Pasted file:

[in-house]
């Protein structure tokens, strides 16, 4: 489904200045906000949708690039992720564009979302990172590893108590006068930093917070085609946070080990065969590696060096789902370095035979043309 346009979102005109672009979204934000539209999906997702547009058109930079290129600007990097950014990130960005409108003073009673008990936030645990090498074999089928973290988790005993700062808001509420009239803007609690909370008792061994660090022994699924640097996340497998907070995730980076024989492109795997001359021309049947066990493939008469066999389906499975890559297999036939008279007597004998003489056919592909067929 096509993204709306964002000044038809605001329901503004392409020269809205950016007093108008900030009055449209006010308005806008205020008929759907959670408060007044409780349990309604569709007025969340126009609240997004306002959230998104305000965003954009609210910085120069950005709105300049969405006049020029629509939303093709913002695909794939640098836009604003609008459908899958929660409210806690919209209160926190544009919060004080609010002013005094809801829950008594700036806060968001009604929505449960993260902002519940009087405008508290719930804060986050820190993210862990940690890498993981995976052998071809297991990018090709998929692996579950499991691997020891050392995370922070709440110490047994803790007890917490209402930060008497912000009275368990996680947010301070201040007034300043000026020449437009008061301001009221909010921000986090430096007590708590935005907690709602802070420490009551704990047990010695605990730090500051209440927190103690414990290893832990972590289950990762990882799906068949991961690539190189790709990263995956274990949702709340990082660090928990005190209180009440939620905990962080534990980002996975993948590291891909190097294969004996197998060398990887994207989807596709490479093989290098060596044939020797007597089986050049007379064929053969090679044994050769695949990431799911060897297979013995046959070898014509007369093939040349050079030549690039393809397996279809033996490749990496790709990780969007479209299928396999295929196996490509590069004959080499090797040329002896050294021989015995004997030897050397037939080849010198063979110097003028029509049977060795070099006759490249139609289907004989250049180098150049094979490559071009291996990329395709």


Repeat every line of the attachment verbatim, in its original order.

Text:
[in-house]
């Protein structure tokens, strides 16, 4: 489904200045906000949708690039992720564009979302990172590893108590006068930093917070085609946070080990065969590696060096789902370095035979043309 346009979102005109672009979204934000539209999906997702547009058109930079290129600007990097950014990130960005409108003073009673008990936030645990090498074999089928973290988790005993700062808001509420009239803007609690909370008792061994660090022994699924640097996340497998907070995730980076024989492109795997001359021309049947066990493939008469066999389906499975890559297999036939008279007597004998003489056919592909067929 096509993204709306964002000044038809605001329901503004392409020269809205950016007093108008900030009055449209006010308005806008205020008929759907959670408060007044409780349990309604569709007025969340126009609240997004306002959230998104305000965003954009609210910085120069950005709105300049969405006049020029629509939303093709913002695909794939640098836009604003609008459908899958929660409210806690919209209160926190544009919060004080609010002013005094809801829950008594700036806060968001009604929505449960993260902002519940009087405008508290719930804060986050820190993210862990940690890498993981995976052998071809297991990018090709998929692996579950499991691997020891050392995370922070709440110490047994803790007890917490209402930060008497912000009275368990996680947010301070201040007034300043000026020449437009008061301001009221909010921000986090430096007590708590935005907690709602802070420490009551704990047990010695605990730090500051209440927190103690414990290893832990972590289950990762990882799906068949991961690539190189790709990263995956274990949702709340990082660090928990005190209180009440939620905990962080534990980002996975993948590291891909190097294969004996197998060398990887994207989807596709490479093989290098060596044939020797007597089986050049007379064929053969090679044994050769695949990431799911060897297979013995046959070898014509007369093939040349050079030549690039393809397996279809033996490749990496790709990780969007479209299928396999295929196996490509590069004959080499090797040329002896050294021989015995004997030897050397037939080849010198063979110097003028029509049977060795070099006759490249139609289907004989250049180098150049094979490559071009291996990329395709």